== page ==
Orkney, Shetland and the Networks of the Northern Reformation





Orkney, Shetland, Bergen, Norway, Reformation


This article explores the possible implications of the relationship between Orkney and Shetland and Norway for understanding the spread of the Reformation, focusing on the period between the late 1520s, when Reforming ideas began to be preached in Bergen, and 1560, when the Reformation was introduced into Scotland, including Orkney and Shetland. Draws on a scholarship which has shown the importance for the Reformation of language, trade, migration and urban/rural distinctions it investigates tantalising hints of contact between Orkney and Shetland, Norway (particularly Bergen) and Germany in questions of religion. This article does not seek to revise current understandings of the relationships of Orkney and Shetland to Scotland but seeks to explore what insights into (proto-)Reformation processes in Orkney and Shetland when possible influences from debates the Norwegian context – specifically Bergen – are considered alongside the influence of Scottish debates about religion. It concludes that whilst there is some evidence of contacts between individuals and that these contacts must have had aspects which related to religious practice, both the rural nature of Orkney and Shetland communities, and their relative isolation, meant that Reformation ideas were slow to take hold.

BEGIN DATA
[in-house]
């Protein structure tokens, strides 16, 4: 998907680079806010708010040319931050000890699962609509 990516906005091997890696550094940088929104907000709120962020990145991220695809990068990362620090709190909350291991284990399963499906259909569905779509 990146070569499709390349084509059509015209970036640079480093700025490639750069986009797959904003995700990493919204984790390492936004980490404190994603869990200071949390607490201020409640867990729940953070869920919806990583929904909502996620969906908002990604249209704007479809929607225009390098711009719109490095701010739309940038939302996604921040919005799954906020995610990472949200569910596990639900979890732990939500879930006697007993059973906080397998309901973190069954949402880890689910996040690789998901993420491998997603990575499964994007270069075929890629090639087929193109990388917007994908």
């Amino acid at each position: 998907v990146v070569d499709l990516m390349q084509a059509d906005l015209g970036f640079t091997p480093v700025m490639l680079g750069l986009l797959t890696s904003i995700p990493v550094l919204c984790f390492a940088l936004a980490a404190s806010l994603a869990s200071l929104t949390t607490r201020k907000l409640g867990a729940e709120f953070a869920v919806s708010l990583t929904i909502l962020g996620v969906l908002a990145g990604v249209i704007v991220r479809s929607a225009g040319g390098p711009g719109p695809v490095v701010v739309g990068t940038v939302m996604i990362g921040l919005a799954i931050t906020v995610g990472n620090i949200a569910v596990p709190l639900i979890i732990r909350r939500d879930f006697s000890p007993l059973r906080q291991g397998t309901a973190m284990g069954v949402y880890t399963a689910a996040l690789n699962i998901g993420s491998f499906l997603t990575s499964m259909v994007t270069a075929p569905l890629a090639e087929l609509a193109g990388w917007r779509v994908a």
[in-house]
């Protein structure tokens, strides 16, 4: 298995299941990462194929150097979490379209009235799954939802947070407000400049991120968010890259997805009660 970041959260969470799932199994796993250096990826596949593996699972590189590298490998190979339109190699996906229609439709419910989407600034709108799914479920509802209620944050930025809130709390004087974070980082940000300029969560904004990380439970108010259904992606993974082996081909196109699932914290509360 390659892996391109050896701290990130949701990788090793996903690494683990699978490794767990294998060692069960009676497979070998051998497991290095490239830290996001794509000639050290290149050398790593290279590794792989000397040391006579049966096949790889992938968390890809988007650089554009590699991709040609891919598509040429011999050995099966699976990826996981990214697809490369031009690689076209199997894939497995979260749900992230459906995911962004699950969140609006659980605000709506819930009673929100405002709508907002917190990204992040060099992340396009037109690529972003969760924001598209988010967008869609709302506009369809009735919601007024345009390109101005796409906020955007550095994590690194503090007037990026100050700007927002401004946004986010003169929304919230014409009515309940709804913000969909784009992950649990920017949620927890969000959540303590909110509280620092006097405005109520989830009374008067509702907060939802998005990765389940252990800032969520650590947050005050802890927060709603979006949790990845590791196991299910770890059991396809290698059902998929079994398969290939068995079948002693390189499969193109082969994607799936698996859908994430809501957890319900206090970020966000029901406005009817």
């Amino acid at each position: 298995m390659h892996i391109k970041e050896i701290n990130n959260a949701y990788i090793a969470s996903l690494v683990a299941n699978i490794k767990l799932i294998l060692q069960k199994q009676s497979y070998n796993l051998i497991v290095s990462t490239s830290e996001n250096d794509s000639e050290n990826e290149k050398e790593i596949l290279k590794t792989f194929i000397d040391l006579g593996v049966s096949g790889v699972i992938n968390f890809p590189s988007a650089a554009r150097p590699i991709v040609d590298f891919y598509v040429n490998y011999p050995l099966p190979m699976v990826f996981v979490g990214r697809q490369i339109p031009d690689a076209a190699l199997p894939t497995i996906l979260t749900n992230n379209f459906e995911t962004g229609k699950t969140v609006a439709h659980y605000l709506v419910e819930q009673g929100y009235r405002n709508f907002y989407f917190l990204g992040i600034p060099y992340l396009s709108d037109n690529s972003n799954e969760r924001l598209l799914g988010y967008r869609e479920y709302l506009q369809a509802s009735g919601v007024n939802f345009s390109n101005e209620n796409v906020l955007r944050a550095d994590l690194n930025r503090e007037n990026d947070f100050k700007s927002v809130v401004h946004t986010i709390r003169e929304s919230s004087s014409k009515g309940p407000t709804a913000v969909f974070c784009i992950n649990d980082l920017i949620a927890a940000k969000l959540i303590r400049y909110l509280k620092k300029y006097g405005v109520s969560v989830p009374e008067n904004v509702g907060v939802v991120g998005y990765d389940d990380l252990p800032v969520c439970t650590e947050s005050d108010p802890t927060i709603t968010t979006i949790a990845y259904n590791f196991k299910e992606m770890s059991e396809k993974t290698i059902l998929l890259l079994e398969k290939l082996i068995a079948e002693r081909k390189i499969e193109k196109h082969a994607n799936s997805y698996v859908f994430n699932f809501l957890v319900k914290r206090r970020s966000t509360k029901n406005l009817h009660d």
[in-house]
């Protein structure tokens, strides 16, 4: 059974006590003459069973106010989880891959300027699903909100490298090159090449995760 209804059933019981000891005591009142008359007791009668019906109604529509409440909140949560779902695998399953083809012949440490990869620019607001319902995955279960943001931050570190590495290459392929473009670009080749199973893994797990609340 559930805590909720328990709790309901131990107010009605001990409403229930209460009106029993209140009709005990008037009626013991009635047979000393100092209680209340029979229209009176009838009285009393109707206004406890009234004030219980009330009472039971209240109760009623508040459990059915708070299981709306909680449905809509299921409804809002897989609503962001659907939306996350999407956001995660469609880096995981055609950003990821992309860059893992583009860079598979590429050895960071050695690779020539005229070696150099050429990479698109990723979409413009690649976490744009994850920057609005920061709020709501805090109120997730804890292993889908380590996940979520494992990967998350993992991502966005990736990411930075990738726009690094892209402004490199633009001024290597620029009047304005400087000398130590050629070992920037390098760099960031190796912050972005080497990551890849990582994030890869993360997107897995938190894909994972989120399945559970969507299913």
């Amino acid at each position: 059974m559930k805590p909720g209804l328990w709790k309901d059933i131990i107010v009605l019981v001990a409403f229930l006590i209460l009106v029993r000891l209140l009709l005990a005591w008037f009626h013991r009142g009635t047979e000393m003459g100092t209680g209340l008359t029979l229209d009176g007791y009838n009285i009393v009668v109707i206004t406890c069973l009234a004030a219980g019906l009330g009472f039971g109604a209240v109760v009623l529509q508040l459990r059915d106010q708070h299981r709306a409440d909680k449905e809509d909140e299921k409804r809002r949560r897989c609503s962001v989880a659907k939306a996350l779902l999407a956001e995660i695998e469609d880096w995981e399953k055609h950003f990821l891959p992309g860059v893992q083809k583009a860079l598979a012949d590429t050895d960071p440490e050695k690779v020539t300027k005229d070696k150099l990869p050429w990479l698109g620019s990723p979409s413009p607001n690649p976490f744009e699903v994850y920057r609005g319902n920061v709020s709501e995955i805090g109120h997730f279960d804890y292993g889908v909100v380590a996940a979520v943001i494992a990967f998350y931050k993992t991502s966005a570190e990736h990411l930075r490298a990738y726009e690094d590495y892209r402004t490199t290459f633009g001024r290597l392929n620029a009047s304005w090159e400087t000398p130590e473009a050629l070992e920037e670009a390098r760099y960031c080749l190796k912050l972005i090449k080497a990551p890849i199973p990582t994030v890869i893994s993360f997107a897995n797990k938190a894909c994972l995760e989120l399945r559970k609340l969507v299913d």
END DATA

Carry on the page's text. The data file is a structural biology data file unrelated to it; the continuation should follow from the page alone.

Author Biography

Charlotte Methuen, University of Glasgow

Charlotte Methuen is Professor of Ecclesiastical History at the University of Glasgow. Her research interests include the Reformation, the history of women’s ministry, and the history of the ecumenical movement, and she has published widely in all these areas. She has a particular interest in international aspects of the Protestant Reformation.




How to Cite

Methuen, Charlotte. 2019. “Orkney, Shetland and the Networks of the Northern Reformation”. Nordlit, no. 43 (August):25–53. https://doi.org/10.7557/13.4904.